"When a legislature decides to steal some of our rights and plans to use police force to accomplish it, what's the real difference between them and the thief? Darn little! They hide behind the excuse that they're legislating democratically. The fact they do it by a majority vote has no moral significance whatsoever. Numerical might does not constitute right, no more than a lynch mob can justify its act because a majority participated." ~ H.L. Richardson
What America Should Learn from 'King Arthur'
Unlike other recent historical movies'like Oliver Stone's empire-promoting Alexander'Antoine Fuqua's King Arthur paints a negative portrait of imperialism, as historian H. Arthur Scott Trask has pointed out. Fuqua's film emphasizes many unflattering aspects of the Roman Empire , such as exploitation of soldiers, torture, and the use of religion to uphold State power, all of which have parallels in today's America . Americans, after watching this movie, would be wise to reconsider the current direction of their country.
In the movie, the Romans conscript young men in modern-day Hungary and send them to fight hundreds of miles away in Britain . After they complete their 15-year terms, the Romans force them to risk their lives once again on their most dangerous mission yet. This practice'exploiting soldiers'has an obvious parallel in modern-day America . In order to maintain America 's troop presence in Iraq , the Army has issued 'stop-loss' orders, forcing soldiers to exceed their commitment to the military. For many of these men and women, Iraq 'like the last assignment for the conscripted 'Roman' soldiers'is their deadliest mission yet.
King Arthur depicts the Roman Empire 's extensive use of torture upon those who resisted Roman rule. After Arthur saves her from a Roman prison, Guinevere tells him the Romans tortured her with machines, breaking several fingers. The Romans also starved their subjects and tied them up in uncomfortable positions, among other horrendous acts. Many died from their injuries. These atrocities also have a parallel in today's America . At Abu Ghraib, American soldiers, apparently under orders from their superiors, sexually humiliated Iraqi prisoners, among other abuses. At Abu Ghraib and other prisons, the US military has deprived prisoners of sleep, exposed them to extremes of heat and cold, withheld food, and shackled them in painful positions. Other forms of physical abuse have also been reported. The government lacks evidence to charge some Guantanamo Bay detainees in US courts; instead of releasing them, it may hold them for life without trial. Many prisoners have 'disappeared' to countries that ignore basic human rights during interrogations. In yet another similarity to Rome , some have been killed in custody. Alarmingly, most of the prisoners at Abu Ghraib'the center of abuse allegations'were innocent; they had been picked up accidentally.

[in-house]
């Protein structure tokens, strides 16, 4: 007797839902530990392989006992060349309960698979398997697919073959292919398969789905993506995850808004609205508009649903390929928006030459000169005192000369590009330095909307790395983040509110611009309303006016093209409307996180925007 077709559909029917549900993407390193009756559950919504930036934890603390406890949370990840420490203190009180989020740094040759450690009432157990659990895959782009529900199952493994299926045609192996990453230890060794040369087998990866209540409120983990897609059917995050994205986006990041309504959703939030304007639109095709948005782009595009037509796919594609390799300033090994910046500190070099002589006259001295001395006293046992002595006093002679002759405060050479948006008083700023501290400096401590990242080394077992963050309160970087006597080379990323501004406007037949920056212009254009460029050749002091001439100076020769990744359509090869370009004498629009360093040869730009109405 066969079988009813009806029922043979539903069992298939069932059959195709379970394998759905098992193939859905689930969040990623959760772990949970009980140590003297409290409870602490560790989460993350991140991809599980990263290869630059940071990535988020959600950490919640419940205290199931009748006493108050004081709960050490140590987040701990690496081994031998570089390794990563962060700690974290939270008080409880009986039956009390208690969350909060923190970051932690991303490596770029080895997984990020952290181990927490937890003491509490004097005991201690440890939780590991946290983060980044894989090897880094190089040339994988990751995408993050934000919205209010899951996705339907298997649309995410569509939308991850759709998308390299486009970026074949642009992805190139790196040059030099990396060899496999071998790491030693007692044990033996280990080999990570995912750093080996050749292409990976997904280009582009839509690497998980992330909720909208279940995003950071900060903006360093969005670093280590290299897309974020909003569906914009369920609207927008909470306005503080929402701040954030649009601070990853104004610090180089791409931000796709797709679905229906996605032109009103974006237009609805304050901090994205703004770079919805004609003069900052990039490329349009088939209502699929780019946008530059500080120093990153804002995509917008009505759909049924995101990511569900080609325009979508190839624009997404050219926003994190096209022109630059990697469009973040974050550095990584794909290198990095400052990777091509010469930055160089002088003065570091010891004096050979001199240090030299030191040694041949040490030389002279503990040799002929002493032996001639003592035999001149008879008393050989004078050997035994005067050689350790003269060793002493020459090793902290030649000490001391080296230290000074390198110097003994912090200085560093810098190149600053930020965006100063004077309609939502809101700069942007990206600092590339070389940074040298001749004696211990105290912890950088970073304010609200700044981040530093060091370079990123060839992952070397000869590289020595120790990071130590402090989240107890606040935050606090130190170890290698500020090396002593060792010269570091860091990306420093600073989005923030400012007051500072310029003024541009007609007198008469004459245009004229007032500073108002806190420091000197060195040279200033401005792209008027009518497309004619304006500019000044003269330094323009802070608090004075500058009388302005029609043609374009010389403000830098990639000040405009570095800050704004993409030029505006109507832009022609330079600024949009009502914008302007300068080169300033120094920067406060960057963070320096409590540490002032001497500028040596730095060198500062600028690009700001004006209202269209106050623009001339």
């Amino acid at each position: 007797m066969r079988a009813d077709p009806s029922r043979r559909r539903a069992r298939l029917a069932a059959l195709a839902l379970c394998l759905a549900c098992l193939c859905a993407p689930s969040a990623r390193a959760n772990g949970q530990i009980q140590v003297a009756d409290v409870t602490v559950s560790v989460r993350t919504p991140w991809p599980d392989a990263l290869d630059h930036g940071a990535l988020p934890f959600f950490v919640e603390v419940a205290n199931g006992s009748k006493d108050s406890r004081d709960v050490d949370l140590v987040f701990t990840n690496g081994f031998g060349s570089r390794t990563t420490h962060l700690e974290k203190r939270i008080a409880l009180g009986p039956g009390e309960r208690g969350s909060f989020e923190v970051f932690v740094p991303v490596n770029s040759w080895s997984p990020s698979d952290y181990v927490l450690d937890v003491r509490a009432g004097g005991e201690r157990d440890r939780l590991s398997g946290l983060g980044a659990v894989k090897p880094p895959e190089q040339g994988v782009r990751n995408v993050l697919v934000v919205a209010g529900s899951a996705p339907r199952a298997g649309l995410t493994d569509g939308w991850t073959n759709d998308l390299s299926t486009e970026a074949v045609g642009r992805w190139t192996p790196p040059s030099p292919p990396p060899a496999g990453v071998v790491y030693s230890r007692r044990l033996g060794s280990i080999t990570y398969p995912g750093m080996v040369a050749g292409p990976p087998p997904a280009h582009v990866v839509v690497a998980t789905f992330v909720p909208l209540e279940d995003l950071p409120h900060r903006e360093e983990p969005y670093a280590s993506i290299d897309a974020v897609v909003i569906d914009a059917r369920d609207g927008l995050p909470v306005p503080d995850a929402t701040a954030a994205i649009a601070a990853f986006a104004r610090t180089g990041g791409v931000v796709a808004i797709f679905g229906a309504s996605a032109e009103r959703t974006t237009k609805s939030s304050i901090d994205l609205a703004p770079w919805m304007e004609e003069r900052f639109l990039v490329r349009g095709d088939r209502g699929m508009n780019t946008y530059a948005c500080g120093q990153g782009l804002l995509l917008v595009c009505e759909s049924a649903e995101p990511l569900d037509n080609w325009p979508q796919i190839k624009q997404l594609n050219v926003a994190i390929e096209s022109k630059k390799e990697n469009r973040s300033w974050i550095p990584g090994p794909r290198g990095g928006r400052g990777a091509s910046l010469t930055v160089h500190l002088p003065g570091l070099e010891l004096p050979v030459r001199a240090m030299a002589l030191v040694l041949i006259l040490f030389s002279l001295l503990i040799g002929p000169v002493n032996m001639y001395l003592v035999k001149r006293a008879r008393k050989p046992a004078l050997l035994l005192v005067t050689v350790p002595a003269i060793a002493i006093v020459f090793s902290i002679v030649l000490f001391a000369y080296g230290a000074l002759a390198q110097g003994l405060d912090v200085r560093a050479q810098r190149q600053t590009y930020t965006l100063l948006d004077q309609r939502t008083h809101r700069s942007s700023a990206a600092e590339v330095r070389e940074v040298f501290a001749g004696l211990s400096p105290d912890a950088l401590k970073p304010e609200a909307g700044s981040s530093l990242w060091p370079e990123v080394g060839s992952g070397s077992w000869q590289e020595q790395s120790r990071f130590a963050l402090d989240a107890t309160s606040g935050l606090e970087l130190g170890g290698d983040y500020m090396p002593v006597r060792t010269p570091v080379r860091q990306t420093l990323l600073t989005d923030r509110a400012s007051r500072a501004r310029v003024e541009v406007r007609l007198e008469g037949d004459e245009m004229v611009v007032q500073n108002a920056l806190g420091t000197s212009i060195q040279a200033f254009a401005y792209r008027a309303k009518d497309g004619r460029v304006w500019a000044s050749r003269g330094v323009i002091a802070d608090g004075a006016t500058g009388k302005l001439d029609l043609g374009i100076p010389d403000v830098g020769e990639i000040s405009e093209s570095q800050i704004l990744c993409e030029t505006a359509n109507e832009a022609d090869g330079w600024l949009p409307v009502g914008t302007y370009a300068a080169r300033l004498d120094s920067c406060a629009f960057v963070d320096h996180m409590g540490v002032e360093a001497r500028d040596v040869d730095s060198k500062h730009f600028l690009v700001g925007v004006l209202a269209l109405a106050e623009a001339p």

The Romans utilized religion to convince their British subjects to live in serfdom. In Guinevere's village, for example, the Romans taught the villagers to view the Roman priest as a godlike figure. Therefore, resisting serfdom equaled heresy. Similarly, to persuade Americans to support the 'war on terrorism,' George W. Bush has infused his speeches with religious rhetoric and said he believes Providence placed him in his position. Republican Congressman Tom DeLay once told a group of Texas Baptists that God put Bush in the Oval Office. Many evangelical organizations directly support Bush. These examples, and many others, show that American leaders, like the Romans before them, have learned to manipulate Christianity to suit State interests.
Eventually, Arthur realizes that the Rome for which he fights'a land of freedom'does not exist. Instead, he fights for an empire, and empires torture, murder, and manipulate their subjects. Will American soldiers ever experience a wake-up call similar to Arthur's? We can only hope. If they do not, I fear many will end up like Lancelot, who at one point tells Guinevere he has 'killed too many sons' to deserve one of his own.